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Title Volume 17, Number 2, Summer 1984
Subject Periodicals; Mormons; Religious thought; Philosophy and religion
Description Independent national quarterly established to express Mormon culture and examine the relevance of religion to secular life. It is edited by Mormons who wish to bring their faith into dialogue with human experience as a whole and to foster artistic and scholarly achievement based on their cultural heritage. The journal encourages a variety of viewpoints; although every effort is made to insure accurate scholarship and responsible judgment, the views expressed are those of the individual authors and are not necessarily those of the Mormon Church or of the editors.
Website http://dialoguejournal.com
Publisher Dialogue Foundation, 202 West 300 North, Salt Lake City, Utah 84103
Scanning Vendor Backstage Library Works - 1180 S. 800 E. Orem, UT 84097
Contributors Newell, Linda King ; Newell, L. Jackson
Date 1984
Type Text
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Language eng
Rights Management Digital image, copyright 2004, Dialogue Foundation. All rights reserved.
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Title Page 45
Identifier V17N02-1459_Page 45.jpg
Source Dialogue: Vol 17 No 2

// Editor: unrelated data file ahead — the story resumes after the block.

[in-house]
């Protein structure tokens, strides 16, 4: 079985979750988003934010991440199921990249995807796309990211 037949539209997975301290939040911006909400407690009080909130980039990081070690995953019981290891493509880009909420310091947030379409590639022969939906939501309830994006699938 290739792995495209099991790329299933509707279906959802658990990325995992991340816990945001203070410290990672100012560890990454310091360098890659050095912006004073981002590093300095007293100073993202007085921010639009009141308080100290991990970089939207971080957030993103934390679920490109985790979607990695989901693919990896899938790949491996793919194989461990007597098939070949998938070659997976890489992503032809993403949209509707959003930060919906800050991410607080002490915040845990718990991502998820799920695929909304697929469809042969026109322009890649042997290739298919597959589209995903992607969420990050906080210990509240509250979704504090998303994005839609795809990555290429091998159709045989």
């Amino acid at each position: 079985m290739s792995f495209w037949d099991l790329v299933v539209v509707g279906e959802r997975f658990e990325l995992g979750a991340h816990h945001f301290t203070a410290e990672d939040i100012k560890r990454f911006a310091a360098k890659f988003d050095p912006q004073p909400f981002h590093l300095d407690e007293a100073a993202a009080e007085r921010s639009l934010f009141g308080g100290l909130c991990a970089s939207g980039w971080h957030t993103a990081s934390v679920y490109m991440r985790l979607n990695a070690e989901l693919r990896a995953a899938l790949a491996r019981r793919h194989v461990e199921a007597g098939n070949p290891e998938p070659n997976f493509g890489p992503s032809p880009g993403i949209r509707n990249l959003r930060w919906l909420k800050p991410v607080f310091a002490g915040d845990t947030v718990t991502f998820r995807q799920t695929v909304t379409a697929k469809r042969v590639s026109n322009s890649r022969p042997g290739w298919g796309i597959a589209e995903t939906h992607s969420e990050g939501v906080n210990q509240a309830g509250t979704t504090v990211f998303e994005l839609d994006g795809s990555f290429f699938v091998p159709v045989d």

Description Foster: Career Apostates 45 difficult for even its finest and most loyal scholars and has in subtle and far-from-subtle ways controlled, rewritten, or even suppressed candid scholarly studies of the faith.23 If Mormonism is, as it claims, the true religion, then its history, if properly understood, should support that status. Many of the finest Mormon historians thus believe that the full truth, if fairly and honestly portrayed, would best serve the long-term interests of the Church. By contrast, the Tanners are critical of what they term the Mormon "suppression" of documents and evidence for a very different reason: they believe that the full record of Mormonism, if it could be made available, would utterly refute the Church's truth claims and lead to the destruction of the faith. At every point, the Tanners see fraud, conspiracy, and cover-ups. They always assume the worst possible motives in assessing the actions of Mormon leaders, even when those leaders faced extremely complex problems with no simple solutions. And the Tanners judge the validity of Mormon beliefs not so much within the context of the Church's own framework as by contrast with a normative Christianity which early Mormonism emphatically rejected and claimed to supercede. Such radically different approaches lead to radically different uses of identical evidence by historians and by the Tanners. In general, the primary goal of the historians has been to understand and appreciate the remarkably complex and multi-faceted movement that constitutes Mormonism. Toward that end, Mormon historians, like historians in all fields, seek to sift through all pertinent evidence in order to reconstruct the fullest possible picture of the past and its significance for the present. Both positive and negative factors are candidly considered in trying to come to a realistic understanding of Mormon development. By contrast, the Tanners sound like high-school debaters. Every bit of evidence, even if it could be most plausibly presented in a positive way, is represented as yet another nail in the coffin being prepared for the Mormon Church. There is no spectrum of colors, only blacks and whites, good guys and villains in the Tanners' published writings. Even when the Tanners backhandedly praise objective Mormon historical scholarship, they do so primarily as a means of twisting that scholarship for use as yet another debater's ploy to attack the remaining — and in their eyes insurmountable — Mormon deficiencies. All too often, the Tanners' work thus simply provides a mirror image of the very Mormonism that it is attacking. The Tanners have repeatedly assumed a holier-than-thou stance, refusing to be fair in applying the same debate stan- 23 Examples of such control abound. The pathbreaking narrative history by James B. Allen and Glen M. Leonard, The Story of the Latter-day Saints, was published in a very large edition — 35,000-—by the Church-owned Deseret Book Company in 1976 and sold out in three years the original printing. To date, the Deseret Book Company has not reprinted the book or allowed it to be reprinted by any other publisher. On a somewhat larger scale, Deseret Book's contracts for the sesquicentennial volumes on the history of the Mormon Church were also terminated in 1981 and the authors of those volumes were paid a fee proportionate to the degree of work completed and permitted to seek publication elsewhere. For a judicious discussion of the recent restrictiveness regarding the use of Church records, see Linda Ostler Strack, "Access to Church Archives: Penetrating the Silence," Sunstone Review 3 (Sept. 1983) : 4-7.
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